Auditory hallucinations: A review of the ERC “VOICE” project (2015)

While often considered to be solely a symptom of schizophrenia, “recent studies have identified that about 4%-5% of the general population experience “hearing voices” when excluding previous mental health problems, medication, drug use, and other potentially confounding factors in this group of individuals”. A recent study [1] found:

“…7.3% of the sample reported a life-time prevalence of AVH. Those with AVH were more likely to be single and unemployed, reported higher levels of depression and anxiety, and experienced a higher number of severe life events compared with those without AVH. Only 16% of those who experienced AVH in the general population sought professional help for these experiences. Compared to those who did not seek professional help, participants that had were more likely to experience AVH with a negative content, experience them on a daily basis, undergo negative reactions when experiencing AVH, and resist AVH. In conclusion, the prevalence of AVH was found to be relatively high. The results also revealed higher levels of reduced mental health for individuals who sought professional help, followed by those who did not, compared with those who had never experienced AVH”

Prevalence rates of AVHs are estimated at 11.3-62.8% in patients with bipolar disorder and 5.4-40.6% in patients with major depression [2] Hearing voices due to trauma is also common and “it has been suggested on the basis of the negative emotional content of AVHs that they may represent misinterpreted recall of strong emotional and traumatic memories that would act like intrusions, and that are mislabeled as coming from the outer world.” Other models include “a failure to adequately monitor and label verbal thoughts as coming from the inside rather than from the outside of the patient’s head, often called an “inner speech” model”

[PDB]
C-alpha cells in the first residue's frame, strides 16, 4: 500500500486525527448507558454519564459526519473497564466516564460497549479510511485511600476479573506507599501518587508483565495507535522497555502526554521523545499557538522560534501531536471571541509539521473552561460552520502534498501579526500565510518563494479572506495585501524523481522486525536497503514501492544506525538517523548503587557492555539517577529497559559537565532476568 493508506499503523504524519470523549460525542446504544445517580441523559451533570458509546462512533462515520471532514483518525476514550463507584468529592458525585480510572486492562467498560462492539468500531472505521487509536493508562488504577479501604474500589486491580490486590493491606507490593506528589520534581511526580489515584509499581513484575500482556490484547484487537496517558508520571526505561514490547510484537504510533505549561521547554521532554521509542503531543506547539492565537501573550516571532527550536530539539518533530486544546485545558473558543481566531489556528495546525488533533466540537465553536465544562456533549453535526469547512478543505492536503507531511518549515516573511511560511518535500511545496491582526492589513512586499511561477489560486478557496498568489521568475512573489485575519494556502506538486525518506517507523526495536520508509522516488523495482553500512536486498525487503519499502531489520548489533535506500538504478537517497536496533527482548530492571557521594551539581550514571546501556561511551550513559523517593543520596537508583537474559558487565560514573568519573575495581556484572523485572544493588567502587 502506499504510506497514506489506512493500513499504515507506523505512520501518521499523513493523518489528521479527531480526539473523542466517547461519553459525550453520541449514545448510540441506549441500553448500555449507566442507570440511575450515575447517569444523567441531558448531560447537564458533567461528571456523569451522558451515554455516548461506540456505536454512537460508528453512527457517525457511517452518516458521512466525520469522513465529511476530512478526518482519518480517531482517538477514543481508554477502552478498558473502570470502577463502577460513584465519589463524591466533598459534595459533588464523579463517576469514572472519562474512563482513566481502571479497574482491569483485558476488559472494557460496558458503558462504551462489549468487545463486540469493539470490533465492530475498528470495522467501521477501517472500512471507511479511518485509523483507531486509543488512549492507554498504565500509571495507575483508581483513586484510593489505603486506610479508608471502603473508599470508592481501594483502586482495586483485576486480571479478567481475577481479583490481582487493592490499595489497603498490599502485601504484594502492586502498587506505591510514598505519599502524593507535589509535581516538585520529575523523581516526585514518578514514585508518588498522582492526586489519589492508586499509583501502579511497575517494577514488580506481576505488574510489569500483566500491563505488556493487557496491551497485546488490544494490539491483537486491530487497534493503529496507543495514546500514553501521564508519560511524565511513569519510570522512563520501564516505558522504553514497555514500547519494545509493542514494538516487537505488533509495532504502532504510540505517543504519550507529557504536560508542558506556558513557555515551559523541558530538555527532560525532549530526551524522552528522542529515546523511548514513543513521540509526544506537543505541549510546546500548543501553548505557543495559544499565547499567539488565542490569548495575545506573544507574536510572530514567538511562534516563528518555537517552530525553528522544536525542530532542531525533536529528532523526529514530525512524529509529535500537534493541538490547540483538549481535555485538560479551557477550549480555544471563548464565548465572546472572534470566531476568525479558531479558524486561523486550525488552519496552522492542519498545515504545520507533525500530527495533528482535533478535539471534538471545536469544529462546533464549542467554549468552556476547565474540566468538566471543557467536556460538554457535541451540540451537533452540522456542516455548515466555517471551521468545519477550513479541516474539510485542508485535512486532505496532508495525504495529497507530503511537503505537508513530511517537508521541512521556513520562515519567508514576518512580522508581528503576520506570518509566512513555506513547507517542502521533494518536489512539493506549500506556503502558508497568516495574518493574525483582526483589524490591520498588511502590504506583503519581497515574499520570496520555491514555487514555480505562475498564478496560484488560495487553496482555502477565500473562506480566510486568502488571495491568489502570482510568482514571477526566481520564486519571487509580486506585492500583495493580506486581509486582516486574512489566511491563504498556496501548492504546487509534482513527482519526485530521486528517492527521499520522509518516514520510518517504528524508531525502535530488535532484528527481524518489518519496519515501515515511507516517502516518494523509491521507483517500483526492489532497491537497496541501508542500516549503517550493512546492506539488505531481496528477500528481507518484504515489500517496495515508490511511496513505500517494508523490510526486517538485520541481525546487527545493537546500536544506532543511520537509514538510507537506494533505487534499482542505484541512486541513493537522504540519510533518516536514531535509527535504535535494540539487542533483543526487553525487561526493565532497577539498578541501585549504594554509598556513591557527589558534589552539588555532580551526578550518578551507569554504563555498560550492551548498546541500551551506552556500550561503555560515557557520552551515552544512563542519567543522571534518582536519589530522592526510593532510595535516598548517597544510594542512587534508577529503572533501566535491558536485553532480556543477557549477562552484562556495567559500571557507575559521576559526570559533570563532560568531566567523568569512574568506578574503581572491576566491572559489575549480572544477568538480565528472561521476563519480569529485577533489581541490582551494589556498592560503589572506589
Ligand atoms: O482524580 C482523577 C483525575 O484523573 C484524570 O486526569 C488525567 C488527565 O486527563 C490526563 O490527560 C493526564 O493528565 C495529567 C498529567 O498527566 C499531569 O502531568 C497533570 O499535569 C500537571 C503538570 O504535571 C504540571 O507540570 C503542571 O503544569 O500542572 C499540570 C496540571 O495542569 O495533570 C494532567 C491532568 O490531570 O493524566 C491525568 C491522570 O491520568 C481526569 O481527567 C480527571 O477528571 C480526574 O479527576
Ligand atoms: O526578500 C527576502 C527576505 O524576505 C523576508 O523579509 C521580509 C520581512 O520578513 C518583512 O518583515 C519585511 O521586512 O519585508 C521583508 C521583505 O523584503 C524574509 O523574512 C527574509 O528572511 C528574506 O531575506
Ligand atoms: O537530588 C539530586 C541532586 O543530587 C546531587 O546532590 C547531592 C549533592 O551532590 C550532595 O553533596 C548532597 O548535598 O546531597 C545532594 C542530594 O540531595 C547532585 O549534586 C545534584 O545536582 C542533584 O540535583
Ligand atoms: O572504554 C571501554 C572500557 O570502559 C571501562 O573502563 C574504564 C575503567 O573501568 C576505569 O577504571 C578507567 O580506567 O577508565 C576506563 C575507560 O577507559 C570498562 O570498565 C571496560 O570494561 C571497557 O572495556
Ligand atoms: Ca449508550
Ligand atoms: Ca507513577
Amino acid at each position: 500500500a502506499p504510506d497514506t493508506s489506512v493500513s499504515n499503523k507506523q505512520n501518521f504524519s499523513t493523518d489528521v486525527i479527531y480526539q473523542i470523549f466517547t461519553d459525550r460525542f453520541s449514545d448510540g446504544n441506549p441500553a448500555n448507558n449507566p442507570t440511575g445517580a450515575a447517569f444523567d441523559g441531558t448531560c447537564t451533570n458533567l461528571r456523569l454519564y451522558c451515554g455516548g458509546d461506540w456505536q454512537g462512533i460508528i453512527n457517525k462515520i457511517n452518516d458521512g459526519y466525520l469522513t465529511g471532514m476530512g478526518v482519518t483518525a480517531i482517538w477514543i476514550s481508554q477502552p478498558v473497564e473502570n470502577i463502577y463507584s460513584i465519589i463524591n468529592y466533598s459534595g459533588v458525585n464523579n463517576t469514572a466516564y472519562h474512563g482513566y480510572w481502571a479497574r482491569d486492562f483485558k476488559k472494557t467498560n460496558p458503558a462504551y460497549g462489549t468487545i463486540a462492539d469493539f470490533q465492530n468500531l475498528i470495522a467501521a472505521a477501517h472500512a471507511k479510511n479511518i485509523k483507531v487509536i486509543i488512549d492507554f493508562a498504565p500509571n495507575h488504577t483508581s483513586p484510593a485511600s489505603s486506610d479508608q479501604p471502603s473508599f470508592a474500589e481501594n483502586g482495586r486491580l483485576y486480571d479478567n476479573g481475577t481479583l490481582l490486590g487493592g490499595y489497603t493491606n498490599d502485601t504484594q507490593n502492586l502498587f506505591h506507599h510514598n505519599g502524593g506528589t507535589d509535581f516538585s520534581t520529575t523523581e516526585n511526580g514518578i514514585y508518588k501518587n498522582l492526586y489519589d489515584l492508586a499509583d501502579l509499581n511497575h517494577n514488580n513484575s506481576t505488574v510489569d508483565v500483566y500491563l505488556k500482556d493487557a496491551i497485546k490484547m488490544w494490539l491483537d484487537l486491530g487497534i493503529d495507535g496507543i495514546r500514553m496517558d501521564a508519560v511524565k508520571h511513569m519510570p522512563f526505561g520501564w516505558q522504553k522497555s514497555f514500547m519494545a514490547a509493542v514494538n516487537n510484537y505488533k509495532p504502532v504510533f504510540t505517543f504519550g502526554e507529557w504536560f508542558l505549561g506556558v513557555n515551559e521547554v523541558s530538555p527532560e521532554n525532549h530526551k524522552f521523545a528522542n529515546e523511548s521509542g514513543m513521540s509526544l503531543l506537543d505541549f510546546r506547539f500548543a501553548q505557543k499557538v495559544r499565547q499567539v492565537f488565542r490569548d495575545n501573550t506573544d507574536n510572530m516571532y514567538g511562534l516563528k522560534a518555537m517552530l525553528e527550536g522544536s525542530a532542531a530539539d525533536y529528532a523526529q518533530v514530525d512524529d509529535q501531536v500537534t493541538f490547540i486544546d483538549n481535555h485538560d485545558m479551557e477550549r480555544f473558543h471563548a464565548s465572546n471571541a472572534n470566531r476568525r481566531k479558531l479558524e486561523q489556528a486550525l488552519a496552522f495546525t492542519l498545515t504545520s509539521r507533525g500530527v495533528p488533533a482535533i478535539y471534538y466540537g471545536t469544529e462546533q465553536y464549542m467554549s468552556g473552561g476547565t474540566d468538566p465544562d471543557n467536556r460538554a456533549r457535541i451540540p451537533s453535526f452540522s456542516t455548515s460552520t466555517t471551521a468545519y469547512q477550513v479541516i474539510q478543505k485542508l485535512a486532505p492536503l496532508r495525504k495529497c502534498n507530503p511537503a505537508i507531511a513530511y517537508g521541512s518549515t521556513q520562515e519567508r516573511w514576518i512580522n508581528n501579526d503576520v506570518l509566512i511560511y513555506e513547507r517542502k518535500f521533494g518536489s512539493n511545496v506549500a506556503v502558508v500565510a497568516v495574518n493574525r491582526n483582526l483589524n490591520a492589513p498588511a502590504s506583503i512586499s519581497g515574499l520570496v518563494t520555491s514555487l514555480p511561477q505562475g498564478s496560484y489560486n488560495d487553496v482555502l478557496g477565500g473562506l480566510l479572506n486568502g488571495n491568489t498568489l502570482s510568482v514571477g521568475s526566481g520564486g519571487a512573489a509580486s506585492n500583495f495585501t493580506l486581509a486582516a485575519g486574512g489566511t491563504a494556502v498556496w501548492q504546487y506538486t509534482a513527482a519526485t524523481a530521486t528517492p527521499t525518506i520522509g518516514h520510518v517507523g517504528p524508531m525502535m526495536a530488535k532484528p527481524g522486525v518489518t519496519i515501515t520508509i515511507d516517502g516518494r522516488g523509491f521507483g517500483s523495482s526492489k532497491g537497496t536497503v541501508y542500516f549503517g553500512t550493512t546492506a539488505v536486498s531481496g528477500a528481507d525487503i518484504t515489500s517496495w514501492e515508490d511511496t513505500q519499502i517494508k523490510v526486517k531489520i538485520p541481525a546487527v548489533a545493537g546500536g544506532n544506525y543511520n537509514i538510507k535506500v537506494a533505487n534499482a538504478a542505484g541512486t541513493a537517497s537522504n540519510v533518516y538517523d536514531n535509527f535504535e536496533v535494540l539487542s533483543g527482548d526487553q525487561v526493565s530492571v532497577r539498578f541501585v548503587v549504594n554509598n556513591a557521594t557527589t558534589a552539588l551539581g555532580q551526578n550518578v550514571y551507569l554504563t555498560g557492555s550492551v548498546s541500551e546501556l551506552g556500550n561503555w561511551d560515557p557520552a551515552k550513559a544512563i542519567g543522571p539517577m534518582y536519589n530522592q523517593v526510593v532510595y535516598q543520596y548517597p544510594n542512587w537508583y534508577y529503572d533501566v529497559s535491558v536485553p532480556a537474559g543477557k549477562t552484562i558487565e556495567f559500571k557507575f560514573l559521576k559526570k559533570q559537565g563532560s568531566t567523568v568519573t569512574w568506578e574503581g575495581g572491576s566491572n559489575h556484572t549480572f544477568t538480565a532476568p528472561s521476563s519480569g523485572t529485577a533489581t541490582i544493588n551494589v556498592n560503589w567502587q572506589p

A recent article goes into more detail:

Auditory hallucinations: A review of the ERC “VOICE” project (2015)

In this invited review I provide a selective overview of recent research on brain mechanisms and cognitive processes involved in auditory hallucinations. The review is focused on research carried out in the “VOICE” ERC Advanced Grant Project, funded by the European Research Council, but I also review and discuss the literature in general. Auditory hallucinations are suggested to be perceptual phenomena, with a neuronal origin in the speech perception areas in the temporal lobe. The phenomenology of auditory hallucinations is conceptualized along three domains, or dimensions; a perceptual dimension, experienced as someone speaking to the patient; a cognitive dimension, experienced as an inability to inhibit, or ignore the voices, and an emotional dimension, experienced as the “voices” having primarily a negative, or sinister, emotional tone. I will review cognitive, imaging, and neurochemistry data related to these dimensions, primarily the first two. The reviewed data are summarized in a model that sees auditory hallucinations as initiated from temporal lobe neuronal hyper-activation that draws attentional focus inward, and which is not inhibited due to frontal lobe hypo-activation. It is further suggested that this is maintained through abnormal glutamate and possibly gamma-amino-butyric-acid transmitter mediation, which could point towards new pathways for pharmacological treatment. A final section discusses new methods of acquiring quantitative data on the phenomenology and subjective experience of auditory hallucination that goes beyond standard interview questionnaires, by suggesting an iPhone/iPod app.